If the balance checks out, the tire is not the cause of the vibration. But if it’s off, those wheel weights are on the wrong spot or need to be rebalanced.
How Do I Check My Tires Balance At Home?
If you’re a DIYer who wants to learn how to fix every little thing on your car, you may want to check your tire balance at home and rebalance it if it is a bit off. If that’s what you want, I’ll walk you through how to balance tires yourself at home.
Even if you have vibration with a new tire when driving between 55 to 70 mph, an imbalanced tire can be the culprit.
Tire balancing at a service center may cost around 40 to 100 dollars. This may be high if you imbibe regular tire balancing checks. Instead, you can get a portable wheel balancer at around 70 dollars. Follow the steps below to balance your tires at home once you get the portable wheel balancer.
Get a flat base
The first step is to get a flat base. It could be a table or a flat piece of wood. Next, put the balancing base on the piece of wood. Then, get the level balancing part and place it on top.
Adjust the balancer
Adjust the balancer and ensure the bubbles in the middle. There are adjustment screws. Adjust the screws until the bubble relaxes in the center.
Place the tire on the balancer
Once the bubble is in the center of the balancer, get the tire and place it over the top, and the springs will automatically adjust, so it fits right. If the bubble is off-center, the tire is out of balance. If you find yourself in this situation, proceed to the next step.
Balance the tire
Take the tire off the balancer and remove the weights. After that, put the tire over the balance again. Next, move the weights around until the bubble stays in the middle. Finally, get some cleaner and clean the spot you want to put the weights on.
Then put the weights back with a little sticky glue to hold them in place and prevent it from falling off.
This is a straightforward approach. So, if your tire is out of balance, why not get a portable wheel balancer and do the task at home? If you’re a visual learner, watch this video for a visual presentation.
Q: How long can you drive on unbalanced tires?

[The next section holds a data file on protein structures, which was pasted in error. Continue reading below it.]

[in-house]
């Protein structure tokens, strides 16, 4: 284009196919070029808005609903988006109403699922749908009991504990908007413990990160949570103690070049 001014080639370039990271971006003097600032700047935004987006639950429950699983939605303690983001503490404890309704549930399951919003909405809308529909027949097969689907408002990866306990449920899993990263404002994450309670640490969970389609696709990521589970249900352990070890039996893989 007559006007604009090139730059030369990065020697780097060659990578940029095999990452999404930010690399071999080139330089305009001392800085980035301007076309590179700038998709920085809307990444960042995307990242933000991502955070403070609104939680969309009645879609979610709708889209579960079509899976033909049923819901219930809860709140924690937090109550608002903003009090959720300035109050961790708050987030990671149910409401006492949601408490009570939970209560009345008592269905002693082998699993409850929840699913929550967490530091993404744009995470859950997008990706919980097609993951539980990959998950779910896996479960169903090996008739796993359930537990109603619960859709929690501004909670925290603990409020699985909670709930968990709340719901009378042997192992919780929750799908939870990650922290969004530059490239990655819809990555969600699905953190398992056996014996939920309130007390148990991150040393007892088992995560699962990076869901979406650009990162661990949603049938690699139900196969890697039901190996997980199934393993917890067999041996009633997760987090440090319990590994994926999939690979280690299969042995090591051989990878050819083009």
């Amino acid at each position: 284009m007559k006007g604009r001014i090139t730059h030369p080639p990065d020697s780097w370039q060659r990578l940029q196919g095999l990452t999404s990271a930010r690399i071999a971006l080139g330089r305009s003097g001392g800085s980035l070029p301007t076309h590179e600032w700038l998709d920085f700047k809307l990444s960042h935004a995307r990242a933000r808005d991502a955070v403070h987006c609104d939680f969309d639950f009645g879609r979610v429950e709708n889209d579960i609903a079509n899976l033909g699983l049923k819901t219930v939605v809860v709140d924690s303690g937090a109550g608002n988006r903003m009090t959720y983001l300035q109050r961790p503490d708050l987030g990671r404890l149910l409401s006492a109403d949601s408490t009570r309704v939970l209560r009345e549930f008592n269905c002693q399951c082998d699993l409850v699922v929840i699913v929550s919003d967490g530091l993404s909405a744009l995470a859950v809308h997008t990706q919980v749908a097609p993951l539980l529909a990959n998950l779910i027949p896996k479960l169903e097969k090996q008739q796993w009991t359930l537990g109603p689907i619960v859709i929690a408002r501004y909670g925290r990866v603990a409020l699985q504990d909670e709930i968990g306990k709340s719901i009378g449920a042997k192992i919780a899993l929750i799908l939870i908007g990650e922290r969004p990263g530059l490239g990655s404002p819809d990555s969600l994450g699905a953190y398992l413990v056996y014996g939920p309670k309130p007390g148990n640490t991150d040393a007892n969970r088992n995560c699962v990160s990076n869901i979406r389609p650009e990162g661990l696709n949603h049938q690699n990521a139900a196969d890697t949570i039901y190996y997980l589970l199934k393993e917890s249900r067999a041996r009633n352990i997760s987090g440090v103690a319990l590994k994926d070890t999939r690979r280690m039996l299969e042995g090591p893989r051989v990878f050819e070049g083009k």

There’s no stipulated time on how long you can drive with unbalanced tires. However, you can drive with unbalanced tires for a few months. After that, the issues will intensify progressively. And the risk of damaging other wheel assembly components increases.
If you don’t want to risk damaging other suspension components, rebalance your tires within the eight weeks of noticing the signs of unbalanced tires.
Q: Is it safe to drive with unbalanced wheels?
Driving with unbalanced tires isn’t too bad. It’s not something that can lead to catastrophic damages. So, it doesn’t necessarily mean you need an urgent fix. However, it will put extra stress on shock and struts, bearings, and other wheel assembly components.
Therefore, I recommend you fix the issues as soon as possible before it degrades other suspension components.
Q: Does wheel balance affect steering?
Of course, bad wheel balancing will affect the steering. In fact, one of the major factors in wheel balancing vs. alignment is that out-of-balanced wheels will cause vibrations that you’ll feel on your steering, while bad alignment will accelerate tire wear and may cause steering issues.
Q: Is alignment necessary after wheel balancing?
Wheel balancing and alignment are two different things. It is not necessary to balance your wheels after installing a new rim or a new tire. Wheel balancing aims to prevent the tires from vibration and premature wear.
In contrast, alignment is recommended after doing some suspension jobs to adjust the angles of your wheels to the right position. So, they are two different services that aim at different things.
Therefore, it is up to you to balance your wheels after alignment. However, if you do not balance your wheels, that’ll not affect the alignment.
Q: Will Unbalanced tires cause shaking?
Yes, unbalanced tires will cause shaking. In fact, a steering wheel that shakes at a certain speed is a common sign of unbalanced tires. For instance, unbalanced tires will cause shaking on the steering wheel when driving at around 70 mph.
We’ve walked you through various tricks on how to tell which tire is out of balance and how to fix unbalanced tires at home. Go through the article again and learn how to fix this problem yourself. This will save you money in the long run and offer a seamless driving experience.
It’s okay if you’re not that DIY type. In that case, waste no time driving to a nearby service center for a regular wheel balancing.